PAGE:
“It’s like the gay Super Bowl,” said one participant in a lesbian “Coming Out” party. The much-hyped and anticipated episode of “Ellen” was the homosexual event of the year, and the media joined in the celebration. Though ratings are not yet available, the episode was carried by 224 of the 225 stations that normally feature the show.
The Human Rights Campaign, a homosexual activist group, offered a “Come Out With Ellen” party kit complete with invitations, posters, and a trivia game. According to the group, over 1,300 requests had come from party hosts in the United States and other nations, including Finland and Japan. This was to be an international experience.
The event was one of the most cynically manipulated events in the history of television. The prime-time revelation of “Ellen Morgan” as a lesbian came after weeks of media frenzy and adulation – and after actress Ellen DeGeneres proclaimed her own lesbianism. The whole event was calculated and marketed, with extensive audience testing and a full-scale public relations assault.
ABC followed the episode with a special segment of “PrimeTime Live” devoted to the cause. Ellen DeGeneres’ parents kindly shared how they had come to overcome their resistance to homosexuality and join the march. Ellen’s mother even advocated same-sex marriage. As for herself, Ellen said she would like to have children. Not the old-fashioned way, of course.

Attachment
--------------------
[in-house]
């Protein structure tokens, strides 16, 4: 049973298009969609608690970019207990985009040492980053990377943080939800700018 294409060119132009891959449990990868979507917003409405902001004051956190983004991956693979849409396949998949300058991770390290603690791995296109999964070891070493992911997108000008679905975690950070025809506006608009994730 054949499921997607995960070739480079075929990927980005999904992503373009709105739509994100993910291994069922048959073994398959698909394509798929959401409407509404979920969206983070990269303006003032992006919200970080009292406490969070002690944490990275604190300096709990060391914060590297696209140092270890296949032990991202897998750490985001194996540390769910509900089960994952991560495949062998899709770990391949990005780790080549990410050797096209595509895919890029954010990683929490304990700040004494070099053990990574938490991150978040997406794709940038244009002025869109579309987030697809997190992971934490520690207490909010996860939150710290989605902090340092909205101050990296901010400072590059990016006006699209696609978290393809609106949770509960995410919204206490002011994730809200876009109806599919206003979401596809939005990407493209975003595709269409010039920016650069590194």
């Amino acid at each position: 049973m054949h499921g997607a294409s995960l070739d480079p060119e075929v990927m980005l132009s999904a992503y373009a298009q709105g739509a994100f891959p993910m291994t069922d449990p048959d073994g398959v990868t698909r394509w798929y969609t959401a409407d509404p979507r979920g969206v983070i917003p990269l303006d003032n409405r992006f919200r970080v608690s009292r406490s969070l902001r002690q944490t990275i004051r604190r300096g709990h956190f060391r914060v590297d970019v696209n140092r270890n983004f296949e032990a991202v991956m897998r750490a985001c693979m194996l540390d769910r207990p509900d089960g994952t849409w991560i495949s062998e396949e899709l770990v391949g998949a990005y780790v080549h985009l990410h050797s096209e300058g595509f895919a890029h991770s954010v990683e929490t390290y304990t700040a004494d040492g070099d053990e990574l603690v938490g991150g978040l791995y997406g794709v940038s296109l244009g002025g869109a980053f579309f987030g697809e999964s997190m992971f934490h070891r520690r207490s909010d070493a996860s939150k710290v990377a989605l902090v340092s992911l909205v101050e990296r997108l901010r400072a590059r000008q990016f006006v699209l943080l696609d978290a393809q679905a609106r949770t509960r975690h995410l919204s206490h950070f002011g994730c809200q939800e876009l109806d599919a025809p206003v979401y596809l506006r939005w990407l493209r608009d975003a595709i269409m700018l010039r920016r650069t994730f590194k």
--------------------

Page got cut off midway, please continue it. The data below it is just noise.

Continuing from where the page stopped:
Even some liberals saw through the hype. Frank Rich of The New York Times declared, “Only in America – Disney’s America, at any rate – can the act of a TV sitcom heroine declaring her lesbianism be turned into a media epic that plays out over seven months, generating a striptease of publicity that in a simpler age would be beyond the imagination of even P. T. Barnum, if not Gypsy Rose Lee herself.”
The episode was artful in its manipulation of emotion and expectation. There was no mystery to unfold; the only question was how and how often “Ellen” would declare her new homosexual identity.
The revelation of the character’s homosexuality followed DeGeneres’ scripted “coming out” on national television and in a TIME magazine cover story. As America’s “first openly gay star,” DeGeneres has become the poster-child for lesbianism in America – a mediocre actress as lesbian superstar. ABC Entertainment president Jamie Tarses, trying to rescue “Ellen” from low ratings, said “We’re very proud. We think Ellen and the show’s staff have executed it beautifully.”
The show must be seen for what it was, an hour long sympathy cry designed to manipulate America’s sentimentalism and emotion. The writers and producers knew exactly what they were doing, and they employed a battalion of market researchers and analysts to ensure maximum impact. ABC executive Tarses was disingenuous when she lamented, “obviously this is an experiment. We’re not sociologists. We don’t know how this is going to be received.” Don’t fall for that blather – ABC would not run this “brave” program until it knew full well how it would be received.